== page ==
# Convex and concave function

These kind of functions are new to me or at least I’ve not recalled doing these previously.

I need some clarification..

Example question: x³+3x²-2

So I differentiate it and equate to zero and find that the stationary points are 0 and -2…

I understand that convex has the shape of a valley, if I imagine the line of two points above as a water level. So this is above the function line of the valley is my function.

So, I apply the second derivative and find that x=0 tells me that’s a local minimum and x=-2 is a local max….

The material that I am using tells me that a convex interval for all x is when the second derivative >0…..

So, the interval should be x>=0?

I am a little confused because the worked material on here tells me it’s x>=-1 but when I tested that, the answer was 0..

Edit: x=0.5 is positive, ahhh, wait I see my error x>-1 not >=1 🙂

Okay, so x>-1 is correct. It's that simple then?

Their working:

My working:

I drew part of the graph to get a better grasp
(edited 1 month ago)
Original post by KingRich
These kind of functions are new to me or at least I’ve not recalled doing these previously.
I need some clarification..
Example question: x³+3x²-2
So I differentiate it and equate to zero and find that the stationary points are 0 and -2…
I understand that convex has the shape of a valley, if I imagine the line of two points above as a water level. So this is above the function line of the valley is my function.
So, I apply the second derivative and find that x=0 tells me that’s a local minimum and x=-2 is a local max….
The material that I am using tells me that a convex interval for all x is when the second derivative >0…..
So, the interval should be x>0?
I am a little confused because the worked material on here tells me it’s x>=-1 but when I tested that, the answer was 0..

If 2nd deriv > 0 then 6x + 6 > 0 so ....
Original post by Muttley79
If 2nd deriv > 0 then 6x + 6 > 0 so ....

I just edited as I was misreading it
Original post by Muttley79
If 2nd deriv > 0 then 6x + 6 > 0 so ....

Hold a second. I don’t need to find the x routes, do I? As I’ve found the second derivative to be 6x+6, This is this the information required to clarify the interval? As you pointed out 6x+6>0, x>-1,

So if it asked me to find concave it would be x<-1 ?
Original post by KingRich
Hold a second. I don’t need to find the x routes, do I? As I’ve found the second derivative to be 6x+6, This is this the information required to clarify the interval? As you pointed out 6x+6>0, x>-1,
So if it asked me to find concave it would be x<-1 ?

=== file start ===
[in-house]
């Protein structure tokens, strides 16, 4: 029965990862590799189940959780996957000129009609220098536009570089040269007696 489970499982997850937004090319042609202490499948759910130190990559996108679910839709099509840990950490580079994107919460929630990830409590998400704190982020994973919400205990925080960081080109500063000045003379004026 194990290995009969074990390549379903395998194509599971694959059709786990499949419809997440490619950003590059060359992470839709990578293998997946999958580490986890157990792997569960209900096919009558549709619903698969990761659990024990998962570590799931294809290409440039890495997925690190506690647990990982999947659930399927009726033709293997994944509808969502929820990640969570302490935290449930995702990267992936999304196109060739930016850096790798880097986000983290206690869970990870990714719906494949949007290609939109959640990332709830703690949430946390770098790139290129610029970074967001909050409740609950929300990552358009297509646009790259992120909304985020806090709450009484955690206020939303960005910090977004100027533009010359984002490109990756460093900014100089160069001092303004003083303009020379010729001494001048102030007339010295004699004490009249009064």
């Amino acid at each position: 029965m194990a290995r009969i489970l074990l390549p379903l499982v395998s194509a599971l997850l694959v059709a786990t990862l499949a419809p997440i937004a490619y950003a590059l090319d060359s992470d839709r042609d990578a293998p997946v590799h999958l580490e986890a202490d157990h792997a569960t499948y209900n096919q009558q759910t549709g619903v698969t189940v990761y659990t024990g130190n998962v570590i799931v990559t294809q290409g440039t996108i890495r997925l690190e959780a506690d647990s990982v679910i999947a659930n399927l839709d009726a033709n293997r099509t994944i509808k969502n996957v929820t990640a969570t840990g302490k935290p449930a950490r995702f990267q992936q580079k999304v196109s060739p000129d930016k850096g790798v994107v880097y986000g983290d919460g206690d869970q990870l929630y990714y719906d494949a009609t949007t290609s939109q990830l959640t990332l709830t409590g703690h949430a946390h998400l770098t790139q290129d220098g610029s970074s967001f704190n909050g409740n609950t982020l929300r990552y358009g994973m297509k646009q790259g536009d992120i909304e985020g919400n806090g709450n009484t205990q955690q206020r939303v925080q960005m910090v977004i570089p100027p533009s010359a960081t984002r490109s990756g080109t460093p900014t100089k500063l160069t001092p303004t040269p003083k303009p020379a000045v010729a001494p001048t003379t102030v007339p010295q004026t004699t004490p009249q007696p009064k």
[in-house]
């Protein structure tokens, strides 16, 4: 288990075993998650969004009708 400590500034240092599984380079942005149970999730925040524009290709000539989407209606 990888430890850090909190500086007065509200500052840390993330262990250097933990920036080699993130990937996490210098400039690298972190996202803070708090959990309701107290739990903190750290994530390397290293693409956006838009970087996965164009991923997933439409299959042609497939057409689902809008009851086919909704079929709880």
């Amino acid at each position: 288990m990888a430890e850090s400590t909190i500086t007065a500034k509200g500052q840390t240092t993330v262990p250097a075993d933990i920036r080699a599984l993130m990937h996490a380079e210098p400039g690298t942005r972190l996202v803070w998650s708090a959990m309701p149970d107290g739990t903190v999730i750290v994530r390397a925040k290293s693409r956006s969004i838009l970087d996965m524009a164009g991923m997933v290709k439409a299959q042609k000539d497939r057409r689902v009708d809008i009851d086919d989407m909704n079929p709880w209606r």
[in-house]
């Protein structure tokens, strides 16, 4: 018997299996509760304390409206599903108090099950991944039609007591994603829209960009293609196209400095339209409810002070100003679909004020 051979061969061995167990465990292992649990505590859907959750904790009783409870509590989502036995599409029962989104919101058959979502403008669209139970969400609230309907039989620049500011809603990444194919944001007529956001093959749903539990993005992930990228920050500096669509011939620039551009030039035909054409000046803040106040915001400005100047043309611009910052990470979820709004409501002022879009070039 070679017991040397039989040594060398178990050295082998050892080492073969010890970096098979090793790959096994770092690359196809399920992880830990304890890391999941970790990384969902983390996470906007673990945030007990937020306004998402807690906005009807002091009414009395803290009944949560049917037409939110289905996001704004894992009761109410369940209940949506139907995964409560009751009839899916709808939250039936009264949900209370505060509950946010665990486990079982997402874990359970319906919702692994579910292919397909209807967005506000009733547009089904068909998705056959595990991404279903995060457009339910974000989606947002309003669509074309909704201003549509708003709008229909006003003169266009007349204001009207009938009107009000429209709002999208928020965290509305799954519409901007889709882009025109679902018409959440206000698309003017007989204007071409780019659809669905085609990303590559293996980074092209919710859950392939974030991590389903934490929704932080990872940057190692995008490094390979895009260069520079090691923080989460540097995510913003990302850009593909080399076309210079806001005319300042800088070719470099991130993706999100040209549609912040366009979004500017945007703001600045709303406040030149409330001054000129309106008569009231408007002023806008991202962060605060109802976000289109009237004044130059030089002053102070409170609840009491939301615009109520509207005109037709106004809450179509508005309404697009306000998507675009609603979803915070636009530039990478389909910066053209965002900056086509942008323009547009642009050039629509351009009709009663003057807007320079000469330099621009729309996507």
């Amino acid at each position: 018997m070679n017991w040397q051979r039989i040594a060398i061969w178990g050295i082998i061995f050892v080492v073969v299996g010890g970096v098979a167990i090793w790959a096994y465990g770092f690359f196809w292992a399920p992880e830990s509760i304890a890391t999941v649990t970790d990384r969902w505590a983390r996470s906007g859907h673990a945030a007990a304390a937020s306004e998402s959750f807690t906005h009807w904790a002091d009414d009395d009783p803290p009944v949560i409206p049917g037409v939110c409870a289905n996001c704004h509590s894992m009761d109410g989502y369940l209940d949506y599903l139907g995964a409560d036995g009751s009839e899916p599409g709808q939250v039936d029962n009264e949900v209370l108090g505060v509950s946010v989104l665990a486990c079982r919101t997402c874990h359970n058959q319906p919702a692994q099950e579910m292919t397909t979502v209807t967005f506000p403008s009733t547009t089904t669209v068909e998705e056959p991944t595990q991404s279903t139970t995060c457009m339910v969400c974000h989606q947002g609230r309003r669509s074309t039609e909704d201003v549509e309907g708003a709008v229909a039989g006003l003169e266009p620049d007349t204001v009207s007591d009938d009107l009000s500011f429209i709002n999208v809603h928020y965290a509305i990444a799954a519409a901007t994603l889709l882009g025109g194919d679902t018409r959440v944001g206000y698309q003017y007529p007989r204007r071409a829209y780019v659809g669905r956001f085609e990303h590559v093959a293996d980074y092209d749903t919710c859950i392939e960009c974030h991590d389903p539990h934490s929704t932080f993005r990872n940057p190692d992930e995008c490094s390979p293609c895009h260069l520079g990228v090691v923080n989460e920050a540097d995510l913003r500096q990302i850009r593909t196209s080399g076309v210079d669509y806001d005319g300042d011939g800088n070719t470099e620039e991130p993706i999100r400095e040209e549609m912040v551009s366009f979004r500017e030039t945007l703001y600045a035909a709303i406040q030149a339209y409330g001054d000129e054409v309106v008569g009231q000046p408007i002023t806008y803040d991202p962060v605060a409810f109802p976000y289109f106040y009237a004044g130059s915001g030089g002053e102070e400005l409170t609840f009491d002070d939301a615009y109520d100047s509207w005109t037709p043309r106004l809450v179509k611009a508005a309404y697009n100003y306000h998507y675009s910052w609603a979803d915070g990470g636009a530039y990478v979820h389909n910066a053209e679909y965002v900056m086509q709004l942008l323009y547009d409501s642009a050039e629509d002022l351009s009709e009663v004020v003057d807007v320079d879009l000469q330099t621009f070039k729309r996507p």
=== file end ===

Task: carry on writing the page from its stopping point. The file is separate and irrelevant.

You know a lot from the equation of the curve as the x^3 term is positive, you know the y axis intercept and the stationary points so can sketch from that.

Yes to the question.
Original post by Muttley79
You know a lot from the equation of the curve as the x^3 term is positive, you know the y axis intercept and the stationary points so can sketch from that.
Yes to the question.

For this question attached. As you pointed out, an equation to a graph can give a lot of information.

So, based on that.

Would this be correct?

Original post by KingRich
For this question attached. As you pointed out, an equation to a graph can give a lot of information.
So, based on that.
Would this be correct?

I'd probably write a bit more to show where I got the inequlity values from but looks OK otherwise.
Original post by Muttley79
I'd probably write a bit more to show where I got the inequlity values from but looks OK otherwise.

Nice. I was writing it at the bottom and then I figured huh, I think the equation is self explanatory lol.

I would have applied the factor theorem to find the x
Values for the first derivative.
And then plugged them into the second derivative as I did previously. Is this the best way to approach this question?

I considered using second derivative like the previous question but I wasn’t sure how I’d approach it?

If I solved the x’s and said x=-1 and x=1/3

Could I then just write when x=-1, dy²/dx²<0… etc
Original post by KingRich
Nice. I was writing it at the bottom and then I figured huh, I think the equation is self explanatory lol.
I would have applied the factor theorem to find the x
Values for the first derivative.
And then plugged them into the second derivative as I did previously. Is this the best way to approach this question?
I considered using second derivative like the previous question but I wasn’t sure how I’d approach it?
If I solved the x’s and said x=-1 and x=1/3
Could I then just write when x=-1, dy²/dx²<0… etc

I did it the same wsy as before - you get a quadratic for the second derivative so solve it and get values - then I sketched the quadratic and found when > 0 and when < 0
Original post by Muttley79
I did it the same wsy as before - you get a quadratic for the second derivative so solve it and get values - then I sketched the quadratic and found when > 0 and when < 0

Nice 🙂 thank you for clarification.
Original post by KingRich
Nice 🙂 thank you for clarification.

No problem